I took Friday off and went with my parents Thursday night for Duke’s usual trip to Ohio to get his checkup after his cataract surgery last year. It wasn’t a particularly exciting trip–Duke is still fun to travel with because he’s like an excited little kid, my dad’s obnoxious snoring led to a shitty night’s sleep, and Duke’s eyes are great and he doesn’t have to go back for a year. Previously, it was every three months, then six, and now he’s up to annual visits. And he’s still a jerk to every other dog that walks by him in the lobby.

My mom and I did have an irritating experience in the hotel pool, though. A few obnoxious kids were in there screaming and taking up the whole pool and doing cannonballs right next to us and all that fun stuff, obviously limiting us to a tiny section of the pool where we could only move elsewhere when there was a tiny break in the chaos. Now, I get kids not being particularly quiet or aware of respect and personal space, but what pissed me off was their parents were supervising them and seeing them do all this and failing to stop them or say anything–they let them run rampant, at least until one of the mothers came in and reigned them in. The dads didn’t seem to care too much. Terra said in he experience, dads mainly just make sure the kids don’t get hurt or die, but the moms are more likely to try to get them to behave. I considered that, but at the same time, my dad never would have let Brandon and I act like that.

Then yesterday, Paul and I went to an annual summer party one of his coworkers throws, which was a great time.

Paul and I have very different work environments–mine is much more quiet staffed with shy introverts whose jobs require minding their own business at a computer wearing headphones for eight hours, and his involves much more interaction and working together. So for one thing, everyone is really outgoing and fun. They also love to drink, and ending a night with a bunch of drunk coworkers is very foreign to me, but it was also hilarious and awesome.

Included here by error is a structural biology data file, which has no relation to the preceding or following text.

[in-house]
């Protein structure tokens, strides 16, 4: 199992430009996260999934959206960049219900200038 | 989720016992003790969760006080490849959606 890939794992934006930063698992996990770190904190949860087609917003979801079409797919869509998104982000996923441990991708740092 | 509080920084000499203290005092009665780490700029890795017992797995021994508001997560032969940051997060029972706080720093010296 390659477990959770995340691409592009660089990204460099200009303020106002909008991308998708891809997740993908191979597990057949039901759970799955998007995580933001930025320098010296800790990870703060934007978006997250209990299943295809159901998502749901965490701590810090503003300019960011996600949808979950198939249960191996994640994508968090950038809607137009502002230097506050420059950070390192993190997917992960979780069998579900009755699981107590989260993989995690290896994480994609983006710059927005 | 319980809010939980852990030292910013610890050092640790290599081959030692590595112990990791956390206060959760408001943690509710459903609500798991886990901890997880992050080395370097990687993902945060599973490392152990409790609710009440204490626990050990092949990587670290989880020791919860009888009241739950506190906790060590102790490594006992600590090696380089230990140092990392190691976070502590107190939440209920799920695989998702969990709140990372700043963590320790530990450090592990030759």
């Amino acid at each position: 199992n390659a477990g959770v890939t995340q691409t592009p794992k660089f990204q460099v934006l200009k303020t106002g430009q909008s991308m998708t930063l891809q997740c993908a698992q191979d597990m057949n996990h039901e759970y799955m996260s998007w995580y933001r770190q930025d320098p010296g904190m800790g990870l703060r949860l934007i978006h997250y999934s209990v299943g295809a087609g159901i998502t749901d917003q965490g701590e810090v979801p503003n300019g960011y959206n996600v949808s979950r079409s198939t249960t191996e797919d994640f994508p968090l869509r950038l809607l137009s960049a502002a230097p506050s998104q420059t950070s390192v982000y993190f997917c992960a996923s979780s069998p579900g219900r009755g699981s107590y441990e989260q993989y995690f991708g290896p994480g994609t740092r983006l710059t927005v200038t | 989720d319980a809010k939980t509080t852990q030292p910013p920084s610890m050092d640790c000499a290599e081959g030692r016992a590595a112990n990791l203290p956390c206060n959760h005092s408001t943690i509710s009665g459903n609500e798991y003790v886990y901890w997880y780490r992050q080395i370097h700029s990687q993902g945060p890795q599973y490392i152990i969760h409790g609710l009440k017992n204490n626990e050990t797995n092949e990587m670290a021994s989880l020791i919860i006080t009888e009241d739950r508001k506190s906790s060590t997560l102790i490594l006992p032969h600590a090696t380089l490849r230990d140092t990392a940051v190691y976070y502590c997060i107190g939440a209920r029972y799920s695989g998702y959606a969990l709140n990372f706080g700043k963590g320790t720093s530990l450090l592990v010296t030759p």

The one thing that wasn’t awesome was the one guy’s dad, who ultimately outed himself as a crazy, paranoid conspiracy theorist. He was fine at first, talking about evidence to back up that the planet isn’t actually getting any warmer, and I might’ve been willing to listen–especially considering these are people who work in the sciences and were described by one guy (in the midst of stories about pranks and “Pissgate”) as some of the greatest minds in the country–until he said that global warming is a hoax concocted by our “communist Muslim” president. And then he handed us his business card, which describes how the nearby Flight 93 points toward mecca.

There were times when the conversation was okay and interesting, and he did have some decent life philosophies, like that everything is a certain way regardless of how someone sees it, but he lost me right after that, too, when he said if a liberal heard that, they “would roll backwards off this porch” because I guess his reasoning is that liberals can’t accept the fact that certain things are inherently true. Which is weird because for one thing, I’m a liberal who didn’t roll backwards of the porch when he said that–I actually agreed with him, as did everyone else involved in the conversation. It was also weird because he also clearly rejected any facts that didn’t mesh with his personal beliefs, like when he started to say how numbers indicating only a small percentage of Muslims are terrorists is a lie. And that was when I leaned over to Paul and quietly asked to relocate because I was unwilling to listen to such bigoted bullshit. And the best part is he’d implied earlier that he dislikes bigotry and prejudice, yet also explained the origins of prejudice in a way that seemed to justify it.

Other than that, though, good times!


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